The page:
During the following three days, the participants rehearsed in the training room of the Scuola di Musica Popolare di Forlimpopoli, a historical vaulted cellar. A stage seating plan for the final concert, taking into account the contribution of the different voices, was precisely prepared and adhered to from the very beginning. The unflagging concentration of all the musicians during the rehearsals was truly admirable. This included at least seven hours a day in two blocks one in the morning and one in the afternoon. It certainly helped that more than half of the participants already possessed orchestra experience due to their classical music training. Mental, musical and rhythmic warm-ups took place before the daily rehearsals. The rehearsals were conducted in turn by Marco Ambrosini and Didier François.

For recreation the nyckelharpa players were treated to excellent Italian food. Forlimpopoli has become a hotbed of culinary delights as they have cherished the legacy of Pellegrino Artusi, the author of the very first and still most famous Italian cookbook. All the participants rated the kitchen of CasaArtusi and the hotel EDO with 5 stars. Each evening with a glass of good Italian wine, lots of discussion and even some musical sessions always went by far too fast.

 


On Friday, the rehearsals were transferred to the cathedral of the picturesque mountain town of Bertinoro. It was very important to get used to the acoustics in the huge cathedral before the concert. The work that the conductors had done during the rehearsals in putting an emphasis on a precise, short playing style, now paid off in the large reverberating venue. In addition to recording the live concert in the evening two sound engineers on the morning of Saturday 10th August made recordings of the works so that it would also be possible to have audio free of any background audience noise. In addition to releasing a live CD of the concert Dr. Christiane Lehnigk, music editor of the German national radio "Deutschlandfunk", was also present. A detailed report on the ENCORE nyckelharpa orchestra will be broadcast on the 30th October at 10:05pm. During breaks she also conducted interviews with participants and officials of the ENCORE project and these will be included in the program. The broadcast will be available worldwide via the Internet. ( www.dradio.de/dlf )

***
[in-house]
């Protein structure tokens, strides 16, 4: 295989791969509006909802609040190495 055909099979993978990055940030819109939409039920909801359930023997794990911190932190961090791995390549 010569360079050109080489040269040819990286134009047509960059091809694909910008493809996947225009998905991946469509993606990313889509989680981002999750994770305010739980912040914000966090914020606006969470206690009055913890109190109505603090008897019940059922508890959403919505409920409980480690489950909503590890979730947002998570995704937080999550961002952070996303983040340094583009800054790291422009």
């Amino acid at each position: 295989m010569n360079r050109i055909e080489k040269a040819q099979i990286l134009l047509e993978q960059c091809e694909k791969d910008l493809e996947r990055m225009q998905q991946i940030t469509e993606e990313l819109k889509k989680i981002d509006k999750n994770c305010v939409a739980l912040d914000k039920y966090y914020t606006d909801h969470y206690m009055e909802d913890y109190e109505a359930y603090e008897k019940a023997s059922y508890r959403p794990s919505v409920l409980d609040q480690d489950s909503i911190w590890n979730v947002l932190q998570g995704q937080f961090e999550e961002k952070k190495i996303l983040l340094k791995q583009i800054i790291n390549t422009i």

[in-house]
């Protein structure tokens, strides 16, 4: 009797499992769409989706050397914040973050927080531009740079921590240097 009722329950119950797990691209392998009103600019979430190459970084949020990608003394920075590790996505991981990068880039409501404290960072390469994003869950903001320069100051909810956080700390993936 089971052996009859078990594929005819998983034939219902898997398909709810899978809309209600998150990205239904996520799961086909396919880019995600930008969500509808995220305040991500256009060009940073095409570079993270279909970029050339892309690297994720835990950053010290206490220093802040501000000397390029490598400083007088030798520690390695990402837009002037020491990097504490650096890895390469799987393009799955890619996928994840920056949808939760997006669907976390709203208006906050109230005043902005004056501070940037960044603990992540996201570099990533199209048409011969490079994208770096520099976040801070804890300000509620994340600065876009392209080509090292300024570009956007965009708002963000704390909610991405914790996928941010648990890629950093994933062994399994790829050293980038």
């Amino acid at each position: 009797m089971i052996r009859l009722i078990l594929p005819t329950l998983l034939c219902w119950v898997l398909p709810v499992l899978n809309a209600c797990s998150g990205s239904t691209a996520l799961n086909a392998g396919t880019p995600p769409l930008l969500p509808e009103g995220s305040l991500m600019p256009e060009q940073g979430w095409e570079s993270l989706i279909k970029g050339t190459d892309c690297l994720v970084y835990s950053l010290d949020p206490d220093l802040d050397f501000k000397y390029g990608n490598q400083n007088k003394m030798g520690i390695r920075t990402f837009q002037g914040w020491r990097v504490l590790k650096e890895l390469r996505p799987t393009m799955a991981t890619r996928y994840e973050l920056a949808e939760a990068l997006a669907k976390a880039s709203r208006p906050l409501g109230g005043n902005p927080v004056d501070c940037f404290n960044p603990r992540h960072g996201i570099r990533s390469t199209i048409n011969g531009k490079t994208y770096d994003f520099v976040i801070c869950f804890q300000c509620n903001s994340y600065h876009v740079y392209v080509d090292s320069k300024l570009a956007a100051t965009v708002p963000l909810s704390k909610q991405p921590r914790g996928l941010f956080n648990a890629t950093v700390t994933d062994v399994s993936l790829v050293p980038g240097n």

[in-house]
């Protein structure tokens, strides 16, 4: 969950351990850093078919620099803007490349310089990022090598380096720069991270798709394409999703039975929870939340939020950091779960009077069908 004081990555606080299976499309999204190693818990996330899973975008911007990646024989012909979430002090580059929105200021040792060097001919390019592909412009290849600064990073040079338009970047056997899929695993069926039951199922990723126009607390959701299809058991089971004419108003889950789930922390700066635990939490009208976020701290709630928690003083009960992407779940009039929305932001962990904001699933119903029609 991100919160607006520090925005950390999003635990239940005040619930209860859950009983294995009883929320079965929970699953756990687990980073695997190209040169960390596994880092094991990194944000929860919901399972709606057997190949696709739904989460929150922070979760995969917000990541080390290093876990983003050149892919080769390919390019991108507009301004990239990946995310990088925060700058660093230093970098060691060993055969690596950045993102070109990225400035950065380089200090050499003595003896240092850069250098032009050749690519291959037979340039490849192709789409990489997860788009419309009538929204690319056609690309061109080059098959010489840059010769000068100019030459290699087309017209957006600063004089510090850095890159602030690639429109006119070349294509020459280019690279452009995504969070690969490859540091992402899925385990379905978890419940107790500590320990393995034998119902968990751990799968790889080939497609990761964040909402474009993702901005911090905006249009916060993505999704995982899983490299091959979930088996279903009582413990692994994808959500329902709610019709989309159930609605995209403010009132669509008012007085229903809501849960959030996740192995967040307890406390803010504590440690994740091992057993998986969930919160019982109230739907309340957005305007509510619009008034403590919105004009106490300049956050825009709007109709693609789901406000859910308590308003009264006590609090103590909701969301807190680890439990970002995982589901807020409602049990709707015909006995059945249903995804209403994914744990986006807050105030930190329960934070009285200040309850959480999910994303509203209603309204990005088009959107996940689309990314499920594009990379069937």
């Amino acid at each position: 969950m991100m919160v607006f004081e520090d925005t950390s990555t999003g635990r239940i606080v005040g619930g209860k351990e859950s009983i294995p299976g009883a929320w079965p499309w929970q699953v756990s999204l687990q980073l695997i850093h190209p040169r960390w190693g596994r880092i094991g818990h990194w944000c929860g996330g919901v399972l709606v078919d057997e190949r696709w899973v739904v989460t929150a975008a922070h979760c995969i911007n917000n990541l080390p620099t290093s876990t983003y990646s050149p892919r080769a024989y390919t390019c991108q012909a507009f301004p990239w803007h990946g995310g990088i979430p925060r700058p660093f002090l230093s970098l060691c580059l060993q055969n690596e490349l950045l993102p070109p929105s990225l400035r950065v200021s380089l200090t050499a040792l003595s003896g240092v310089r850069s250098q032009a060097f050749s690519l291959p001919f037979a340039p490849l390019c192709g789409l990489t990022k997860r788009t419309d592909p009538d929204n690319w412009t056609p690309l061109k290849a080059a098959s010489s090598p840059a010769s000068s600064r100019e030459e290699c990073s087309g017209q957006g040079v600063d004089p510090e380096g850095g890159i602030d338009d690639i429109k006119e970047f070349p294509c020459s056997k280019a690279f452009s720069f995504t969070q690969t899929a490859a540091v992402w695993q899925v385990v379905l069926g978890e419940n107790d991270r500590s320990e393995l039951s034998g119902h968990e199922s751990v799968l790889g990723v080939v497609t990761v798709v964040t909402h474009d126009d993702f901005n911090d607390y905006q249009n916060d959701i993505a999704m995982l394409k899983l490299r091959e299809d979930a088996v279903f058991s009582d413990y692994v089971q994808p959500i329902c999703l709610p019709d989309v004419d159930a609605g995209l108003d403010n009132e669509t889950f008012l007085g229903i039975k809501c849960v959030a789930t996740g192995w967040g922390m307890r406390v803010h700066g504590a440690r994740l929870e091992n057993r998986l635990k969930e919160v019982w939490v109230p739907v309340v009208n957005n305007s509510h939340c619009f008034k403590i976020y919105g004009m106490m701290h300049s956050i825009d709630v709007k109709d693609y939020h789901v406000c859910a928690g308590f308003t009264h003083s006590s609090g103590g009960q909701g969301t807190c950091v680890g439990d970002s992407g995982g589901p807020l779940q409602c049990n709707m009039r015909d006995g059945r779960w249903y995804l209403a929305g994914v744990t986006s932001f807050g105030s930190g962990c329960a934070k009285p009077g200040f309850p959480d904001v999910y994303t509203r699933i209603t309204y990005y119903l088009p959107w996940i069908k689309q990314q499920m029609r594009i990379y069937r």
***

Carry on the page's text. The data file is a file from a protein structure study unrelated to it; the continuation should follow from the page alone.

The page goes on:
After lunch there was some time to relax as it was not until later in the afternoon that all the pieces were rehearsed on site. A small snack helped to pass the time until the start of the concert, which was scheduled for the usual Italian time (and because of the heat of the day) for 9:30pm. Just prior to the concert Didier François once again mentally attuned the group to the task of delighting the audience with wonderful music.

 


The church by now was filled to the last seat with listeners and they greeted the appearance of the musicians with polite applause. The majority probably did not really know what to expect, most Italians will have never heard of a nyckelharpa, even though it can be found in Siena on one of the oldest church frescoes depicting a nyckelharpa. Certainly they had never heard a nyckelharpa orchestra before, but tune-by-tune the audience became more enthusiastic. By the end the musicians had to keep bowing due to the never-ending applause and because of the standing ovation at the end they had to play several encores.